I was never totally sure how much of the reserve was on my side, and how much on theirs, but being the transient academic family trying to break into an established community was definitely not on my side. This was a really nice group of women who met twice a month for a spiritually oriented moms group, which I really, really enjoyed. By the second year we were there I was helping lead the group (mostly administrative tasks) and seeing some of the women a couple times a week through different organized activities, but I never totally felt a part of the group, and didn’t make close friendships there. Which is not to say that community was not valuable to me- they brought us meals when we had TT, they prayed for me during my antepartum depression, and the activities and acquaintanceships were a lifeline as I struggled through my pregnancy while home full-time with two year old H. But the emotional ties I have there- or lack thereof- stand in stark contrast to the ones I made in Small Town. And while there are likely a number of factors going on, I can’t help but think a major one was that we all knew my family would be leaving.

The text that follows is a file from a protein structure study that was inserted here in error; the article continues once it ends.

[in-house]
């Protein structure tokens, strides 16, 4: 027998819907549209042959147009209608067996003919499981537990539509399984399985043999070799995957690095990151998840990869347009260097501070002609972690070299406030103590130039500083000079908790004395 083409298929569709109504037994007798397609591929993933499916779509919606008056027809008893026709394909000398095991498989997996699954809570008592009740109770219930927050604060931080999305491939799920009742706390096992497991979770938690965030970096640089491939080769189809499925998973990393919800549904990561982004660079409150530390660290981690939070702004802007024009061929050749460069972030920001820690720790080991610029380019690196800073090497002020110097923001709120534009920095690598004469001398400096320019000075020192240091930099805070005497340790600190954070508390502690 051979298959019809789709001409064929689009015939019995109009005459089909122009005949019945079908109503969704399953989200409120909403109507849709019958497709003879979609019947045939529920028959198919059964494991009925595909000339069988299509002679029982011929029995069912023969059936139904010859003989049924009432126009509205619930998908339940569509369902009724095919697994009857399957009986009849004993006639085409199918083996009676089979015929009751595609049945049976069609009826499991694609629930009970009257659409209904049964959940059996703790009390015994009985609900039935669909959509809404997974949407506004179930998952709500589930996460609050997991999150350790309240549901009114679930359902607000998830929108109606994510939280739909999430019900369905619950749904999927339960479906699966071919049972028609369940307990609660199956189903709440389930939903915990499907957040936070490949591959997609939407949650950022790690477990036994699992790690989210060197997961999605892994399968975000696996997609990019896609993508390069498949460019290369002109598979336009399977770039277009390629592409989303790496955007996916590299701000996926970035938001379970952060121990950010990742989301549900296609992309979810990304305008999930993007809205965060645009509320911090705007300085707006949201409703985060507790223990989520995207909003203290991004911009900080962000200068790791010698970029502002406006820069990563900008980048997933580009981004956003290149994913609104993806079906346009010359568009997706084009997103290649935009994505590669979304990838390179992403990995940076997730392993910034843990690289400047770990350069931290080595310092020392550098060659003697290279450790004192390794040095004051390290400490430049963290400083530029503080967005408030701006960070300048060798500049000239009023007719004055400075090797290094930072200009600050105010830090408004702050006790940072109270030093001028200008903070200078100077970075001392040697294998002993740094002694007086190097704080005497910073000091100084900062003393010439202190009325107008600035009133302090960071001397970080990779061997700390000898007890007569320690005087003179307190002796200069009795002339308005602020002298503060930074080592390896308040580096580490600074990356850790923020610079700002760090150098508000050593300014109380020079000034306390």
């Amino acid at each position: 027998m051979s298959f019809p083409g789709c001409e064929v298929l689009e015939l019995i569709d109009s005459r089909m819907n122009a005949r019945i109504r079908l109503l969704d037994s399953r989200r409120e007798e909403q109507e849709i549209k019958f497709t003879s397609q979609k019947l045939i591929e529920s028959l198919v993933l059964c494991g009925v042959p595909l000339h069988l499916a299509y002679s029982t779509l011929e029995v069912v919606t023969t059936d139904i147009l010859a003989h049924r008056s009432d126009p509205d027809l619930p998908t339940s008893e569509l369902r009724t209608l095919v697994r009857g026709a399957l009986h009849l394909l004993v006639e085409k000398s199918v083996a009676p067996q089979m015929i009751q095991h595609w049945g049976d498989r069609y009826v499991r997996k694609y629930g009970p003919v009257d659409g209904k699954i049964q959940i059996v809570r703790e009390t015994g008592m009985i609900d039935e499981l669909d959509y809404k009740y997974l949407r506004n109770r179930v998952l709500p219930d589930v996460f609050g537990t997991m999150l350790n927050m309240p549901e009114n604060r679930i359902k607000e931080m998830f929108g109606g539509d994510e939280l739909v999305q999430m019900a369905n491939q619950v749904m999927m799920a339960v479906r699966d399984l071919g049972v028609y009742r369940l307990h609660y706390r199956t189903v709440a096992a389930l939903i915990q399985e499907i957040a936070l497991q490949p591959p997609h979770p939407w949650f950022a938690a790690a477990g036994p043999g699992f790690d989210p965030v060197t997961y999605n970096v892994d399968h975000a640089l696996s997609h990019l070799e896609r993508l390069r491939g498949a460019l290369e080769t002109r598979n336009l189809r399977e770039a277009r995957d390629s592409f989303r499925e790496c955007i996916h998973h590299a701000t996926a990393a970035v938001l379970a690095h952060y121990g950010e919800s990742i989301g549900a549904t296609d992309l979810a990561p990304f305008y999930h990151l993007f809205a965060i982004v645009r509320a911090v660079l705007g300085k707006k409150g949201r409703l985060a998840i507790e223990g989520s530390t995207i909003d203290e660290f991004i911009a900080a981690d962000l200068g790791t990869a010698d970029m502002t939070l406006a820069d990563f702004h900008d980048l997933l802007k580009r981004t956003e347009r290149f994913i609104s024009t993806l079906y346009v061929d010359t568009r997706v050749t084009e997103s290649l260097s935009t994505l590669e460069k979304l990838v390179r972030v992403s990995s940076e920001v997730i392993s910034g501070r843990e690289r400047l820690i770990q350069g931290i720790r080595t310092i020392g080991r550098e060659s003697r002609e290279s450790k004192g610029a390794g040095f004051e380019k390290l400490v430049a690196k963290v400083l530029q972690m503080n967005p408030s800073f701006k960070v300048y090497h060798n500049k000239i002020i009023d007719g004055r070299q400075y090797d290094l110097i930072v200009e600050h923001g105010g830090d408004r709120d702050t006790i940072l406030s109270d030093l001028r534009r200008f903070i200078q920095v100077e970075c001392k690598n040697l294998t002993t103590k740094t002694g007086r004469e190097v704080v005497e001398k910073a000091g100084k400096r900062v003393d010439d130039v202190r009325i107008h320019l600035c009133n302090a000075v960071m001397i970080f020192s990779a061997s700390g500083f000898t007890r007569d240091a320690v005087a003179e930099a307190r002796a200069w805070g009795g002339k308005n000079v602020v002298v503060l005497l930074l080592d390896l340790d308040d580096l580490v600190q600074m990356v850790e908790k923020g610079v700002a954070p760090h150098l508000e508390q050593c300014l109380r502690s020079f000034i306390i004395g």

That was one of our experiences, but transient community is not always doomed- far from it. (If that were true, college would be so boring!) It does require greater commitment to have the full experience of friendship and community in those circumstances. We had an acquaintance in Small Town who was there for her husband's residency, who was one of the earliest and most active members in our church and community. She talked about the difficult time she had while he as in medical school, as they were far from their hometown for the first time, and how she spend the four years moping and waiting to be finished. Fortunately, by the end of four years she realized she couldn’t go on like that- and she could control her situation by being proactive in participating in their community and making friends in their next location. And wow, did they ever.  They hosted and hosted, were friendly and made friends, and everyone was sad when it was time for them to go. Of course, sometimes living in an academic town or transient area means you get burnt out from so many people moving away, and have to step back or pick and choose among those kind of relationships. That hasn't been our experience yet, but I imagine it will be some day- and I do respect that.